Hi-tech pros buzzing over computer mag’s criticism

SAN FRANCISCO: An online haranguing of the hi-tech PR industry has PR pros in Silicon Valley buzzing.

SAN FRANCISCO: An online haranguing of the hi-tech PR industry has PR pros in Silicon Valley buzzing.

SAN FRANCISCO: An online haranguing of the hi-tech PR industry has

PR pros in Silicon Valley buzzing.



Alex Gove, a writer at business technology magazine Red Herring, last

month penned a column in which he bemoaned the power that PR firms wield

among start-ups. He specifically chided hi-tech PR agencies for

inserting themselves into strategic business development.



’PR firms can be helpful, but the more they insert themselves into the

process, the more counterproductive they become,’ he wrote. ’PR

proponents have started to claim that startups can ’outsource’ their

strategic development or marketing by hiring a good PR firm.



’Why would a reputable company leave such critical functions to a PR

company?’ he continued. ’Incredibly, start-ups literally have to beg PR

firms to take their money and equity.’



Gove added that agencies should concentrate on the PR basics, a thought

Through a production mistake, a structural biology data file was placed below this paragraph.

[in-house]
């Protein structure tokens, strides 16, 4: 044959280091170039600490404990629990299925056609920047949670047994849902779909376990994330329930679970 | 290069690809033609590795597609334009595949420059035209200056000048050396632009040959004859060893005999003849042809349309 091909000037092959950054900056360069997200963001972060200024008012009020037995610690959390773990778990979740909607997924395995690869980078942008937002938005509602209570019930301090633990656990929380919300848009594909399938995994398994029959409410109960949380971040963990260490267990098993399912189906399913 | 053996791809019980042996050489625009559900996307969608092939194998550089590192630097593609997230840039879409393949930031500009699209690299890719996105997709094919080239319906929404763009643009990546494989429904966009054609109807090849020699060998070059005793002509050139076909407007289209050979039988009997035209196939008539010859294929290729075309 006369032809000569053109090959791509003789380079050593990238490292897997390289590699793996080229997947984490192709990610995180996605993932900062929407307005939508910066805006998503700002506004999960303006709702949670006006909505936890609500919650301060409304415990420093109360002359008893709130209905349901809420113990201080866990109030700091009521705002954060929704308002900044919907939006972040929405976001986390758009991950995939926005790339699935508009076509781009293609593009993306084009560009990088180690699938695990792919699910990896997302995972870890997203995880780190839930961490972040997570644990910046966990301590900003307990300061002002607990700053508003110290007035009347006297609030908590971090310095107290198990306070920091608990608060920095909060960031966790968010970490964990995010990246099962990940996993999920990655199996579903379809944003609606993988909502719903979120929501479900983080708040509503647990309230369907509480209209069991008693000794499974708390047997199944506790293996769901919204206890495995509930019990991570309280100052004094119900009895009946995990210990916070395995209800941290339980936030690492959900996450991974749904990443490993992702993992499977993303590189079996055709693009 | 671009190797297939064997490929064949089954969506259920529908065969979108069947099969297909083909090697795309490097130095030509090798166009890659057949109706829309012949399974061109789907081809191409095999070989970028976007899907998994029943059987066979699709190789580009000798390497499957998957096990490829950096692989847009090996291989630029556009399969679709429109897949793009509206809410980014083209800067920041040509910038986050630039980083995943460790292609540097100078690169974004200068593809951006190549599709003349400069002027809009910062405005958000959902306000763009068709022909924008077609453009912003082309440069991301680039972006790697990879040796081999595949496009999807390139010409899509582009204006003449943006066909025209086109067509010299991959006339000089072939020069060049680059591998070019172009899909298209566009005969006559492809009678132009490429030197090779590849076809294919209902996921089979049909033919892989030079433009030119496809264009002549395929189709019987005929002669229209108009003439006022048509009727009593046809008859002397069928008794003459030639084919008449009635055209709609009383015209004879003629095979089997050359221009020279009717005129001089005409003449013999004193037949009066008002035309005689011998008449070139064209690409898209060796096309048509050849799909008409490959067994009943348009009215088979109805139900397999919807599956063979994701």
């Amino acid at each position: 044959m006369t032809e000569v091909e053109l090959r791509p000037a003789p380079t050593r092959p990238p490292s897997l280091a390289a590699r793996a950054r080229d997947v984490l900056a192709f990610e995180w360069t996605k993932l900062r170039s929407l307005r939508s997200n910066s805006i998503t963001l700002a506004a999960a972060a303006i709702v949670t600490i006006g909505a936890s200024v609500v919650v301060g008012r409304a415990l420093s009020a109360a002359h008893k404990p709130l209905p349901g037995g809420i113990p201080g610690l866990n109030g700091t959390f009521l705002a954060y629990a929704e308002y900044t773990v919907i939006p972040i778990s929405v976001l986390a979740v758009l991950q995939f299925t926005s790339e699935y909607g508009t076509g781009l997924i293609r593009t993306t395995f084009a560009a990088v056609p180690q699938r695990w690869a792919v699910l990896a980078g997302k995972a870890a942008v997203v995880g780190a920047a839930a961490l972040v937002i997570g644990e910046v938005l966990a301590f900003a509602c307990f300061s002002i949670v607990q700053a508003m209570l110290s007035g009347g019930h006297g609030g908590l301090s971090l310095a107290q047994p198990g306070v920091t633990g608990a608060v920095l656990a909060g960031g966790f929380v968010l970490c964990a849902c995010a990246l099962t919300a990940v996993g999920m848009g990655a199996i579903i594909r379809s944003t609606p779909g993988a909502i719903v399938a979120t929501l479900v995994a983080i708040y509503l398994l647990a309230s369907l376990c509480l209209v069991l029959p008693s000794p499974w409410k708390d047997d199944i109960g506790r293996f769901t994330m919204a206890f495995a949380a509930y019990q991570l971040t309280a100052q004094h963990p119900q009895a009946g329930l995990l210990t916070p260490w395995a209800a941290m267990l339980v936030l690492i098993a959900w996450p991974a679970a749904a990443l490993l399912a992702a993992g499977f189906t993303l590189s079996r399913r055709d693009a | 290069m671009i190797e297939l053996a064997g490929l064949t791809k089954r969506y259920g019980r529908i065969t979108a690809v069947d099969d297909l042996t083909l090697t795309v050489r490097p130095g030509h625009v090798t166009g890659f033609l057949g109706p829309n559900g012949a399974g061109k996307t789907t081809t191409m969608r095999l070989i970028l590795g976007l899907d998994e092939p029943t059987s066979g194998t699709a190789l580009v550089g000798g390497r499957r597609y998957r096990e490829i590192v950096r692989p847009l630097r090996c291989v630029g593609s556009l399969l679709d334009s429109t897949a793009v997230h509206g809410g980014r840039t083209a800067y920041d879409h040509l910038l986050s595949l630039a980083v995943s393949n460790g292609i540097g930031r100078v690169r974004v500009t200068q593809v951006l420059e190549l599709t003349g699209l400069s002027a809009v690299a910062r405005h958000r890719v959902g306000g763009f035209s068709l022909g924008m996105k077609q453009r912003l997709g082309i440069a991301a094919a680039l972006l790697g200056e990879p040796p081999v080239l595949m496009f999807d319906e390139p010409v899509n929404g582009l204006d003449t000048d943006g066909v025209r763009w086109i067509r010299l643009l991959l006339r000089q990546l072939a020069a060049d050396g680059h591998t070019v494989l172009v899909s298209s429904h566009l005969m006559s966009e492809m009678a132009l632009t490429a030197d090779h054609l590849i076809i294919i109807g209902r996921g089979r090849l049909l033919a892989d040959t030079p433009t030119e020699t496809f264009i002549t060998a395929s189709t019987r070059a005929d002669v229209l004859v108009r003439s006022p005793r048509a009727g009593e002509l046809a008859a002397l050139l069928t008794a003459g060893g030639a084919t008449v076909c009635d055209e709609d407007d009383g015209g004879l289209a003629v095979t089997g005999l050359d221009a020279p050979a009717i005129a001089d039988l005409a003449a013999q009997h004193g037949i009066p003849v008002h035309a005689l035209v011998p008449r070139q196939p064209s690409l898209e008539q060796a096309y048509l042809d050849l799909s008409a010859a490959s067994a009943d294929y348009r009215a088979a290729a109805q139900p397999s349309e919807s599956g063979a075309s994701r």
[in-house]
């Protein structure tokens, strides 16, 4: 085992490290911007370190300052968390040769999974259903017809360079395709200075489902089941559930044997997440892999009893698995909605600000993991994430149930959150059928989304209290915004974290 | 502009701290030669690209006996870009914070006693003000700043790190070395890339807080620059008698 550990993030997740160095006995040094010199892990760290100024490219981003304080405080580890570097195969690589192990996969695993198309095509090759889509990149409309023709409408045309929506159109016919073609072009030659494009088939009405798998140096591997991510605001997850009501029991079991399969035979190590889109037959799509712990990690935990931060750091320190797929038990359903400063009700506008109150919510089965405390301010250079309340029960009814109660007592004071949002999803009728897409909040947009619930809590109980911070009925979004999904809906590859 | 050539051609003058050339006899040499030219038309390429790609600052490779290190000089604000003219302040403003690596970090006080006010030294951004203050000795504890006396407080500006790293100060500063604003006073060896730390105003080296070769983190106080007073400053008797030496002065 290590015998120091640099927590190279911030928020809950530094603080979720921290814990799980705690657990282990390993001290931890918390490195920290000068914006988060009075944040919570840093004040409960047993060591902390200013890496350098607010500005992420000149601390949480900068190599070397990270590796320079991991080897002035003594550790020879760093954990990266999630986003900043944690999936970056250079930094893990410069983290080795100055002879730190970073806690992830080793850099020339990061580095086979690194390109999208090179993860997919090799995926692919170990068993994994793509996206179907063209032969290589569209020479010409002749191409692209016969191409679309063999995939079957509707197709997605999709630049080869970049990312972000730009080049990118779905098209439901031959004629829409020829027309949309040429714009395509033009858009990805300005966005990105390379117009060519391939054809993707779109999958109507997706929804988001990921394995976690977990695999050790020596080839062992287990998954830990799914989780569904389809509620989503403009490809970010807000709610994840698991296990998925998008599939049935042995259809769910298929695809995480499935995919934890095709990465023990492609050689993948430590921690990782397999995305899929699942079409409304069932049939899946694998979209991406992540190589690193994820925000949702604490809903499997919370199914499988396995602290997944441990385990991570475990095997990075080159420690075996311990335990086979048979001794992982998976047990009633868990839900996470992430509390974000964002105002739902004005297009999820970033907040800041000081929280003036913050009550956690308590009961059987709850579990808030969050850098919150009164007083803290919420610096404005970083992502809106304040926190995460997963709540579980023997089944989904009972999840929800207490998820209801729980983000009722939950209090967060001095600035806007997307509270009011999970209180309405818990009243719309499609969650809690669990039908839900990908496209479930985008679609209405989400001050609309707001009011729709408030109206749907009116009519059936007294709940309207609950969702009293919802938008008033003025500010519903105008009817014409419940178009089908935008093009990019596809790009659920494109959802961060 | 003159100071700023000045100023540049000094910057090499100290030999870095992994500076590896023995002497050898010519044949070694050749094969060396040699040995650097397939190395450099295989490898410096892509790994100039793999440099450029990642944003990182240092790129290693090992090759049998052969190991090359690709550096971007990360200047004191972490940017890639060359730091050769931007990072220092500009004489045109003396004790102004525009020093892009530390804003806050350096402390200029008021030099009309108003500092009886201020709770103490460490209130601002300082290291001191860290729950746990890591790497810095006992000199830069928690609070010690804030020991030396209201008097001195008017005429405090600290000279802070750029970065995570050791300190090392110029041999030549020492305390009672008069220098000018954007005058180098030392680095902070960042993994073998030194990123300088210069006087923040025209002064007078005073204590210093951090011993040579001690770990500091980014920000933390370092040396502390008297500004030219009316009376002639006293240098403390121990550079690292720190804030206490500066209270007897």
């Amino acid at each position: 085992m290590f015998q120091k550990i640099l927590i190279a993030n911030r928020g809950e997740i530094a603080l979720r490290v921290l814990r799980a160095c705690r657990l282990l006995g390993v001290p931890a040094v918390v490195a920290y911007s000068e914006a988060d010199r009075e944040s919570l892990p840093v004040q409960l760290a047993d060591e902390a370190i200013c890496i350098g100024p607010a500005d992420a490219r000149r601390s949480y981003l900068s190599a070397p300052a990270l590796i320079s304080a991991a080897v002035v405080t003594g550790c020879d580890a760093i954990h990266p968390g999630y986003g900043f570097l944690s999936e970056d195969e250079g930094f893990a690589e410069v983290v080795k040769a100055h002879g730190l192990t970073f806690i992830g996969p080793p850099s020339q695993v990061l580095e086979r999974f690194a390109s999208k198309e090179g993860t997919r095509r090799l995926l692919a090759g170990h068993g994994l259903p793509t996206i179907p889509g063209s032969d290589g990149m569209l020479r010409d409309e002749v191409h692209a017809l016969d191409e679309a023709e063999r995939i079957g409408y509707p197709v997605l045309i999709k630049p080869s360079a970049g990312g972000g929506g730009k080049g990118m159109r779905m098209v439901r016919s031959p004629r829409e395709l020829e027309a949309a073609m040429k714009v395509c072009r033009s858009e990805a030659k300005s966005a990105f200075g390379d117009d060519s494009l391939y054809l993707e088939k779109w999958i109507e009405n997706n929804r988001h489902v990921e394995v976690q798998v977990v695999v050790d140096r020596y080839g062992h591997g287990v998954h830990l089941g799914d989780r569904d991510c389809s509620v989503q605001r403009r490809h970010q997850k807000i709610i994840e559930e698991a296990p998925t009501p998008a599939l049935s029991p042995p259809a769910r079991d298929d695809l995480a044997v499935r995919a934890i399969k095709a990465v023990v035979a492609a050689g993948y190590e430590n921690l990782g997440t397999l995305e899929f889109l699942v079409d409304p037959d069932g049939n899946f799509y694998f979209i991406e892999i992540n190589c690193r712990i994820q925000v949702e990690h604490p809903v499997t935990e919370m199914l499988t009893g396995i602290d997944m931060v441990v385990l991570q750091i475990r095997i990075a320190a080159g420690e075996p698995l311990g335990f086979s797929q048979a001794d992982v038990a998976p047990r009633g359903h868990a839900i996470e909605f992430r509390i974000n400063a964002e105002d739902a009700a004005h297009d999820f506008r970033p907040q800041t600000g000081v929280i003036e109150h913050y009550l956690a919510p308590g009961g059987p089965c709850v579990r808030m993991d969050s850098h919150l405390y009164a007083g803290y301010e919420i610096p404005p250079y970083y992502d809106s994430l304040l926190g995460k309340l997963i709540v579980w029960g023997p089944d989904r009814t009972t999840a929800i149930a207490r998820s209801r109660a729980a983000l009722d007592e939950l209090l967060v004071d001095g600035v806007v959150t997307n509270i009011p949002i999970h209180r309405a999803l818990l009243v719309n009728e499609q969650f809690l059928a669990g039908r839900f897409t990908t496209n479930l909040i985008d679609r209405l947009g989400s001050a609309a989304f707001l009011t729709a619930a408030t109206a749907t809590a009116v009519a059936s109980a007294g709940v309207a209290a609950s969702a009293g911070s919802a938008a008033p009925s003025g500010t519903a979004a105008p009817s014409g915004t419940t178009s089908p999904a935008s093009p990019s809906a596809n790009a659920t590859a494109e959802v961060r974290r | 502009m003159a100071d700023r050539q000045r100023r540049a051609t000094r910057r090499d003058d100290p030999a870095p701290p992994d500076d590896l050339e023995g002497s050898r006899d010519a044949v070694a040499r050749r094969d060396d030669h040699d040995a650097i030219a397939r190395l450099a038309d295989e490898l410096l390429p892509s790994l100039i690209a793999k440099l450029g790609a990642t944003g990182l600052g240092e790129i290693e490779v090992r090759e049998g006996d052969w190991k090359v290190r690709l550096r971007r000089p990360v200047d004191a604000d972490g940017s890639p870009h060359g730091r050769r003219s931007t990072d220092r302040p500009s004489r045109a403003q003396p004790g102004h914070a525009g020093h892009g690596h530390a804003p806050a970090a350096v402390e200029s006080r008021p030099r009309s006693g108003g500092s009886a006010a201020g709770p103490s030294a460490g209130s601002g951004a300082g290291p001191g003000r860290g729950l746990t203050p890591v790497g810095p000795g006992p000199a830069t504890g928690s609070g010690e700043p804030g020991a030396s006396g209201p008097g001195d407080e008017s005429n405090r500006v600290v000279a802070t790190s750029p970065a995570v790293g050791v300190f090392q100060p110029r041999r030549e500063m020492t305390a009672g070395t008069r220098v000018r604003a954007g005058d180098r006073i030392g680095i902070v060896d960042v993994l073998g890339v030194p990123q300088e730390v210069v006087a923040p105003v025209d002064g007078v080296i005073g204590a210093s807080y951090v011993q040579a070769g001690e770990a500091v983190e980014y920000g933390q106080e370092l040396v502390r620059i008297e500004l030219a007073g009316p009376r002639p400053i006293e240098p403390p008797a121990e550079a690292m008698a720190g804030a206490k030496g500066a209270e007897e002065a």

mirrored by San Francisco Gate scribe Hal Plotkin earlier this

spring.



In his column, Plotkin wrote, ’Hi-tech PR is a dying art form,’ with PR

pros eschewing the ’block and tackle PR’ practiced by pioneer Regis

McKenna in favor of imitating ’Washington spinmeisters.’



Gove conceded that there are ’some really smart PR folks out there,’

including the head of the firm (Alexander Ogilvy) that represents his

magazine. Another PR pro who garnered kudos was Marissa Verson Harrison

of InterActive PR.



The hi-tech PR community was quick to respond to Gove’s commentary.

Despite being singled out for praise, Harrison criticized the piece:

’Gove’s biggest source of frustration doesn’t stem from his relationship

with PR, but in his understanding of the PR business.’ She added that

Gove and other writers ’see only a portion of what we do ... we take

(clients) to financial levels they couldn’t otherwise reach.’



The opinions of other hi-tech PR practitioners were mixed. ’PR pros are

moving into focusing on corporate behavior as opposed to corporate

communications,’ said Fred Hoar, chair of Miller/ Shandwick’s tech

practice. ’It’s not what I consider an area of core competence for the

PR profession. That’s not to say people shouldn’t do it, but Alex Gove’s

complaint is an understandable one.’



’What (Gove) is talking about is tactical people being strategic,’ said

Andy Miller, head of Miller Consulting Group.



’Strategy is a whole process - you have to integrate strategy and

implementation.’



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